Gary Gensler, the United States Securities Exchange Commission (SEC) chair, has responded to allegations of making it more complex and challenging for the crypto space to enter the mainstream.
According to Gensler, the regulator’s initiatives are aimed at protecting investors while leveraging available tools to ensure that market participants comply with regulations, including talking directly to them, he said during an interview with CNBC’s Squawk Box show on February 10.
Gensler, who has previously come under fire for the alleged stifling of the crypto sector, acknowledged that only a few tokens have registered intermediaries but expressed concern about the conflicts in their business models.
“We’re using all available tools. We’re talking directly to market participants. We take the meetings, and we say, this is how you comply. <…> The casinos that people are investing in and need to properly comply and disentangle these bundled products. The business model that they’ve set up has is rife with conflicts.<…> We’re here to try to protect the investing public,” he said.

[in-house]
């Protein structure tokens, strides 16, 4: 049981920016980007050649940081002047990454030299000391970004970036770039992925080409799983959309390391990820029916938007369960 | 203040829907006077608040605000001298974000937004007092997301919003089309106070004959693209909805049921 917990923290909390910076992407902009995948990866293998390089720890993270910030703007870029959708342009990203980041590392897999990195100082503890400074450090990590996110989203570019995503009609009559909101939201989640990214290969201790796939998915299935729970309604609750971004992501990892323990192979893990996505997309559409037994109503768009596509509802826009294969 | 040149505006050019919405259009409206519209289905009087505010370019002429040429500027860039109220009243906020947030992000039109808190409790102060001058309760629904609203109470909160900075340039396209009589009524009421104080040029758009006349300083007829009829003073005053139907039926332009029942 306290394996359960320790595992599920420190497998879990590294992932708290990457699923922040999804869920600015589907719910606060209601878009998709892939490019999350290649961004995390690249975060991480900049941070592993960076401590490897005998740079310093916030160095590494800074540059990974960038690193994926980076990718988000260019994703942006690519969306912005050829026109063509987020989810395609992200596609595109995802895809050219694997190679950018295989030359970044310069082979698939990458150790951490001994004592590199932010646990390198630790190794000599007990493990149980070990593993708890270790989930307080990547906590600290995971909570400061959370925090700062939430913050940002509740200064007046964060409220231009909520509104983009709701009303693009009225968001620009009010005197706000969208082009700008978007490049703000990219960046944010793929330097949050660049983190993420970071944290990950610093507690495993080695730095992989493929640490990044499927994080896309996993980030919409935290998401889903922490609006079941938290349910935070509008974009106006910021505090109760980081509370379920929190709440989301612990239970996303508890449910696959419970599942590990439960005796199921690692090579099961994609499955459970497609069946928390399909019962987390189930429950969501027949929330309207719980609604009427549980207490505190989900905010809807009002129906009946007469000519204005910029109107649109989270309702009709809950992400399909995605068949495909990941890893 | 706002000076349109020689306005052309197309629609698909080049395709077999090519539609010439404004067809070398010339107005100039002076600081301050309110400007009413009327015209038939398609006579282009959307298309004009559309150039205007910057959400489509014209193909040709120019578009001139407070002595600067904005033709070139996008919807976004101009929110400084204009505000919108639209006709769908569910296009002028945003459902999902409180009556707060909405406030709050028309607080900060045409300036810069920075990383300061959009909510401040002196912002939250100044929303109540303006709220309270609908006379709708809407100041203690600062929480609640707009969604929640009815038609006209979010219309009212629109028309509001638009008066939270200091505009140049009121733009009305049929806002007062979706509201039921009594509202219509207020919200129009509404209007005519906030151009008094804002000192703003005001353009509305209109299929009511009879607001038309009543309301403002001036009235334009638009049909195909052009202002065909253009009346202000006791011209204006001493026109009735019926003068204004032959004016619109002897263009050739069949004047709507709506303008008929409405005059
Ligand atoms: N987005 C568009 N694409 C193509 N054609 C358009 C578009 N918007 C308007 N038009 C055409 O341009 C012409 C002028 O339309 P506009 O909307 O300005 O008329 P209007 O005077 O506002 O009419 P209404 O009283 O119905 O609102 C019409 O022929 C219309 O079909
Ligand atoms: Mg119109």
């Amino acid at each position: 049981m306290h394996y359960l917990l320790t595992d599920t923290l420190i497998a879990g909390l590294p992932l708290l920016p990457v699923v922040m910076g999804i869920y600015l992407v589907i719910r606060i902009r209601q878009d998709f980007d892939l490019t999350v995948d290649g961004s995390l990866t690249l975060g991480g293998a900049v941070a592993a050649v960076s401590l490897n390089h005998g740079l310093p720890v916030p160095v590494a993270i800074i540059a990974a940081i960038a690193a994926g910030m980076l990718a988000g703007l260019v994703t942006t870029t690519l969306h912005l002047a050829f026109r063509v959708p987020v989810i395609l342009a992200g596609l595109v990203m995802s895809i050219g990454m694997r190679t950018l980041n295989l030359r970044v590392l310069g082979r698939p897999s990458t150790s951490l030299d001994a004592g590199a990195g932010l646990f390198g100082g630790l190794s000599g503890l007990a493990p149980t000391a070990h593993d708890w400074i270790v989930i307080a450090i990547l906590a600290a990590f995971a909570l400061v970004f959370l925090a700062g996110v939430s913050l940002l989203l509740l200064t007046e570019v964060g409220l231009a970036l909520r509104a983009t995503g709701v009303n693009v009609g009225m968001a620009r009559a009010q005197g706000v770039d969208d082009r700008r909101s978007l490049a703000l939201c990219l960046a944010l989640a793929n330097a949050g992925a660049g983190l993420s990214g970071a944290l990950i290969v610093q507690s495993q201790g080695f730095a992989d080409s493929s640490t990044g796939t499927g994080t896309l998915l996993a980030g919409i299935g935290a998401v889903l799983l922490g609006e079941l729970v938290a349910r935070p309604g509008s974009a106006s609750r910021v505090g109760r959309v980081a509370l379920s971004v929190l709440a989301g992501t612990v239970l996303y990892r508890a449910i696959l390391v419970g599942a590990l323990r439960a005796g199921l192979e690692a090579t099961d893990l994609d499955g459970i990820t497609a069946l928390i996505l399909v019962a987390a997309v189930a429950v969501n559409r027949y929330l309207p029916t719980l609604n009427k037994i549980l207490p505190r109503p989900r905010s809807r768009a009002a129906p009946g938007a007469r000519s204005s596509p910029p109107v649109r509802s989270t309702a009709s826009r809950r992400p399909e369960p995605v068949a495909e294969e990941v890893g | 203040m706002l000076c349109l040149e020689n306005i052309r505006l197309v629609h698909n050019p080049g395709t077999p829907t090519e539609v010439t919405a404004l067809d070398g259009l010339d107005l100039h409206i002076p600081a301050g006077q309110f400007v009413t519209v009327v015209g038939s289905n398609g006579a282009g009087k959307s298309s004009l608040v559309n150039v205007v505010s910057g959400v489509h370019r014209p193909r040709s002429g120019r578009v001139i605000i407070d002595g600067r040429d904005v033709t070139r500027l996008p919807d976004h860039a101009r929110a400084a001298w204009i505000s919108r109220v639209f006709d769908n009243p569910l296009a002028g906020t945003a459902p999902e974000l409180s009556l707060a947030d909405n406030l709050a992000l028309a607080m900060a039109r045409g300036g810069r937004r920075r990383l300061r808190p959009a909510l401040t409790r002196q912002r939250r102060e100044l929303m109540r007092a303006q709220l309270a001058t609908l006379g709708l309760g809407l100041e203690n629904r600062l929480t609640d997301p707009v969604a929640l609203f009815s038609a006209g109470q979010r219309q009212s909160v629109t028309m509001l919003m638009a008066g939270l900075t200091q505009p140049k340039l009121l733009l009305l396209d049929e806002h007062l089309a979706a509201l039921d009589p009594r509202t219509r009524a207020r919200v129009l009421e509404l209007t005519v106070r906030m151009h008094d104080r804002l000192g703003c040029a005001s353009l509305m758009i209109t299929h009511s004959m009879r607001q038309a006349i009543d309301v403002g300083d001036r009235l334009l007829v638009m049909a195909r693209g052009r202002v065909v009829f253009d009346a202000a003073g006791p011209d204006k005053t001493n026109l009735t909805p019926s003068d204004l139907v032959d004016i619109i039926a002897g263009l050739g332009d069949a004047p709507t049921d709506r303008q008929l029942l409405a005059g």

Remaining technology neutral in regulations
The SEC chairman emphasized the importance of technology-neutral regulations, noting that’s the agency’s goal. At the same time, he pointed out that the field of cryptocurrencies needs ‘time-tested rules and laws’ to protect investors.
“If this field has any chance of survival and success, it’s time-tested rules and laws to protect the investing public. Public disclosure, full, fair, and truthful disclosure, addresses conflicts and disaggregate these bundled businesses and doesn’t have your hand in the customer’s pocket using their funds, right, or your own,” Gensler added.
Gensler’s latest sentiment comes after the SEC launched a new onslaught on the crypto space targeting the staking sector. In particular, SEC reached an agreement with crypto exchange Kraken resulting in the termination of its staking operations.
Commenting on the matter, Gensler stated that Kraken was not complying with the laws, and the settlement was part of SEC’s ‘basic bargain.’ He noted that the trading platform had not implemented full, fair, and truthful disclosure measures.